“If they have a problem with the speech, target that towards the speech-giver, not the organization,” Fossum said.
Spokane County Sheriff Ozzie Knezovich, who initially expressed hesitancy at Trump’s candidacy but has embraced the president for his backing of law enforcement while in office, said Tuesday he hadn’t seen the full Boy Scout speech but lamented any decision to “go political” in such a situation.
“You don’t go political, and if you’re going to do anything like that, it should be highly motivating,” Knezovich, who is a member of the local Boy Scout council board, said.
Knezovich said such speeches indicate a trend among lawmakers who aren’t taking the time and energy to inspire younger generations.
“We only get shots to talk to our youth off and on, and when you get that chance, you should be trying your best to inspire them to accomplish great things,” Knezovich said.
The Boy Scouts’ official Facebook page was barraged with comments condemning the speech. Several people posted links to the Scouts’ policy on participation in political events – which sharply limits what Scouts should do. Boy Scouts are typically 10 to 18 years old.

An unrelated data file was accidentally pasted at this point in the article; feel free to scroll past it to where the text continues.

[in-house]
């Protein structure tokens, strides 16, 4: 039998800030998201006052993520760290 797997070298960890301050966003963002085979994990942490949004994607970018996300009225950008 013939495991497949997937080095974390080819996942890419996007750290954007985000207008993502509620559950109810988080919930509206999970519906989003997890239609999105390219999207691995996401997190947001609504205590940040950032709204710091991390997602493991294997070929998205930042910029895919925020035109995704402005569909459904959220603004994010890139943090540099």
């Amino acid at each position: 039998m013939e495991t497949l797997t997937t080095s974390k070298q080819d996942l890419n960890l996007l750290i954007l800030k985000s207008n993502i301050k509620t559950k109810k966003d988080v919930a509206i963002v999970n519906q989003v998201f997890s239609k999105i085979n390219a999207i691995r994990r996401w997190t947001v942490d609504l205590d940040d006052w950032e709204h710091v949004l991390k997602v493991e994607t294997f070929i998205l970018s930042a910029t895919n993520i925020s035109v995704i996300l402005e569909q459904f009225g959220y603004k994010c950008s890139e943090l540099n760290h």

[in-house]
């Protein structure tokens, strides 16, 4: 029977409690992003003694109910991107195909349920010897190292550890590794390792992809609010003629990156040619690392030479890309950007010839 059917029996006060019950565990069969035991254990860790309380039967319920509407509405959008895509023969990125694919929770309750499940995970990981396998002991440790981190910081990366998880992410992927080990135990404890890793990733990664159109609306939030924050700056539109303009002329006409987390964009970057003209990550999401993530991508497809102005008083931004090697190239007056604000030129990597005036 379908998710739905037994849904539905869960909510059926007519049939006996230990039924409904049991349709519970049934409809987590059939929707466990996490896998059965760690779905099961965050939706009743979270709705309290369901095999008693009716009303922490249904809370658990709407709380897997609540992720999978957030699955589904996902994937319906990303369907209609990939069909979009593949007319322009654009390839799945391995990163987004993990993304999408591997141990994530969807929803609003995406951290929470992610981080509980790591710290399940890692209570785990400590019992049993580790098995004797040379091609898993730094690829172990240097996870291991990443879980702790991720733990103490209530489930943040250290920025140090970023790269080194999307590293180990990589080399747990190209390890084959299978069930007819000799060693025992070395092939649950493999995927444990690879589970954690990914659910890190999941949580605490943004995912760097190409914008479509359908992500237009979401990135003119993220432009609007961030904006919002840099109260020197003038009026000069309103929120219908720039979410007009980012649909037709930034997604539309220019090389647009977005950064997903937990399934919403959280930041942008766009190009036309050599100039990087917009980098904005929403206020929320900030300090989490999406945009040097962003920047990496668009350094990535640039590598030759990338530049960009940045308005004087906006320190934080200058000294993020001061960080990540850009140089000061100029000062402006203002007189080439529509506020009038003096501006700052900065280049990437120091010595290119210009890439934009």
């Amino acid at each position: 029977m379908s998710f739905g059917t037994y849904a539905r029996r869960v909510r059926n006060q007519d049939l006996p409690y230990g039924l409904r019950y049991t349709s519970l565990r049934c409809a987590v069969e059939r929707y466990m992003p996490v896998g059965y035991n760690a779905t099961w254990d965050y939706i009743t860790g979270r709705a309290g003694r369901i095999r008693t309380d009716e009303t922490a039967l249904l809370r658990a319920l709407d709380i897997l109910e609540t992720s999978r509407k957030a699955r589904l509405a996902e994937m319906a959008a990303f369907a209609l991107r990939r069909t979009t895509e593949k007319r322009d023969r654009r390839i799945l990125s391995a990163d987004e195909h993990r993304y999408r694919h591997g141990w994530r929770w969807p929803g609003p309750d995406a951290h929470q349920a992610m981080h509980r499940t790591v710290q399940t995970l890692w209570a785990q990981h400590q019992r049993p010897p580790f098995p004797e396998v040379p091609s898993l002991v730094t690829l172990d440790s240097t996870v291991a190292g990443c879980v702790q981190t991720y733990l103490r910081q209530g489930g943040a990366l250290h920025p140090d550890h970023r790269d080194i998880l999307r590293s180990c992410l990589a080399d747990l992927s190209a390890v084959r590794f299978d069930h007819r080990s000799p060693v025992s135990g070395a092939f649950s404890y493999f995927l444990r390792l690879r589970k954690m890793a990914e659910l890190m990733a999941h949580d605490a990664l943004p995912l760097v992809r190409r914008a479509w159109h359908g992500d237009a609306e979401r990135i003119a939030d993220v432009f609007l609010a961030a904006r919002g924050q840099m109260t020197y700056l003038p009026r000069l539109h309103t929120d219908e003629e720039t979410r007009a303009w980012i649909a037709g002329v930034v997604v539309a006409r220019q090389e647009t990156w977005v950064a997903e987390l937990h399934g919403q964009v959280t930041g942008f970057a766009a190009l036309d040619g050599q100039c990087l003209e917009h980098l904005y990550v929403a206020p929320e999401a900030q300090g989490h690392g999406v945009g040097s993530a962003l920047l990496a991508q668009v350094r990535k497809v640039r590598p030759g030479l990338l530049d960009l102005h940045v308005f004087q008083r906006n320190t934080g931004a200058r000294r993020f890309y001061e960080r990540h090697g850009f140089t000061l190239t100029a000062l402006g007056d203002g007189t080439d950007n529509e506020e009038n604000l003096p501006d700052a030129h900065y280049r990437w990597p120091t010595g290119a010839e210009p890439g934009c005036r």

One woman wrote in disbelief that the Scouts started booing when Trump mentioned Obama.
Trump noted from the podium that Obama did not personally attend either of the two national Jamborees during his tenure. (Obama did address the 2010 gathering by video to mark the Scouts’ 100th anniversary. The Jamboree is typically held every four years.)
Secretary of State Rex Tillerson, former president of the Boy Scouts, invited Trump to the gathering, State Department spokeswoman Heather Nauert said Tuesday.
“When all is said and done, those Boy Scouts, what they will remember from the jamboree in West Virginia is that the president showed up,” Nauert said. “And that’s a pretty incredible thing.”
The pushback from Americans over the speech included members from both parties.
“I just don’t think it was appropriate,” said Rob Romalewski, a Republican and retired information-technology expert from suburban New Orleans who attained the rank of Eagle Scout as a teenager and has worked with the Boy Scouts all his adult life.
“It just doesn’t seem like he was talking to the boys,” Romalewski said. “He was more or less just using it as an excuse to babble on.”
Nancy Smith, a Democrat and elementary school teacher from Shelby Township, Michigan, said she won’t encourage any of her six grandchildren to enter Scouting. Smith is asking for an apology from the national group.